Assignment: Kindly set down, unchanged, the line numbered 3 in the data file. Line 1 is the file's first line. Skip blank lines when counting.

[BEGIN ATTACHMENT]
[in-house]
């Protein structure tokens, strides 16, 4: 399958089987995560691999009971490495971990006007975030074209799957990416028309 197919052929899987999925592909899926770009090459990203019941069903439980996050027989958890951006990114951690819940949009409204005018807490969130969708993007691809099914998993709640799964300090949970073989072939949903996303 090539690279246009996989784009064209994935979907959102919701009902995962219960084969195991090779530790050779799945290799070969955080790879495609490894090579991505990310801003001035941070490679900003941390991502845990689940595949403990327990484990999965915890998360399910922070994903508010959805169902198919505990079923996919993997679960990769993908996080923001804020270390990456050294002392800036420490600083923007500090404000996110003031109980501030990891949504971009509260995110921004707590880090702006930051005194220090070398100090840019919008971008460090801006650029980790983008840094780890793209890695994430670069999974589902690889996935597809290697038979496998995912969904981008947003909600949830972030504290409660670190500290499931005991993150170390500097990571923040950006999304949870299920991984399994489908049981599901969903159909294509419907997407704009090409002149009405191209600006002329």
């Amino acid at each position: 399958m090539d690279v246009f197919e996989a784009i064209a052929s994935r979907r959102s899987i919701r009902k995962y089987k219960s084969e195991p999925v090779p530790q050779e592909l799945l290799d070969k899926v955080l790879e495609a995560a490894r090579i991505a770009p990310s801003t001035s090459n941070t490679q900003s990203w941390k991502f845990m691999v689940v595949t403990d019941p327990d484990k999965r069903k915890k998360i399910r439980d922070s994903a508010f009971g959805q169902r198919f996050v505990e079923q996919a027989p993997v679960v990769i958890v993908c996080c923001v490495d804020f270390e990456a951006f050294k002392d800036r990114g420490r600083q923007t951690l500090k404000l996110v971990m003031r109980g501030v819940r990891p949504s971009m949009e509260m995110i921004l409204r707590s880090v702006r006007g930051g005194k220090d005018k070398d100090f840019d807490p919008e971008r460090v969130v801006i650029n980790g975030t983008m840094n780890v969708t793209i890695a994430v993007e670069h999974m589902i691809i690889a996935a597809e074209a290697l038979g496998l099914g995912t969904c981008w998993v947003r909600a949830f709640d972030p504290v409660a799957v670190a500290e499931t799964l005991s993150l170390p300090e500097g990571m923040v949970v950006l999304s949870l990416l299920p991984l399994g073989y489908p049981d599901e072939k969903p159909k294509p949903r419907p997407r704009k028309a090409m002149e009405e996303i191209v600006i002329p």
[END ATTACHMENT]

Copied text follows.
């Amino acid at each position: 399958m090539d690279v246009f197919e996989a784009i064209a052929s994935r979907r959102s899987i919701r009902k995962y089987k219960s084969e195991p999925v090779p530790q050779e592909l799945l290799d070969k899926v955080l790879e495609a995560a490894r090579i991505a770009p990310s801003t001035s090459n941070t490679q900003s990203w941390k991502f845990m691999v689940v595949t403990d019941p327990d484990k999965r069903k915890k998360i399910r439980d922070s994903a508010f009971g959805q169902r198919f996050v505990e079923q996919a027989p993997v679960v990769i958890v993908c996080c923001v490495d804020f270390e990456a951006f050294k002392d800036r990114g420490r600083q923007t951690l500090k404000l996110v971990m003031r109980g501030v819940r990891p949504s971009m949009e509260m995110i921004l409204r707590s880090v702006r006007g930051g005194k220090d005018k070398d100090f840019d807490p919008e971008r460090v969130v801006i650029n980790g975030t983008m840094n780890v969708t793209i890695a994430v993007e670069h999974m589902i691809i690889a996935a597809e074209a290697l038979g496998l099914g995912t969904c981008w998993v947003r909600a949830f709640d972030p504290v409660a799957v670190a500290e499931t799964l005991s993150l170390p300090e500097g990571m923040v949970v950006l999304s949870l990416l299920p991984l399994g073989y489908p049981d599901e072939k969903p159909k294509p949903r419907p997407r704009k028309a090409m002149e009405e996303i191209v600006i002329p």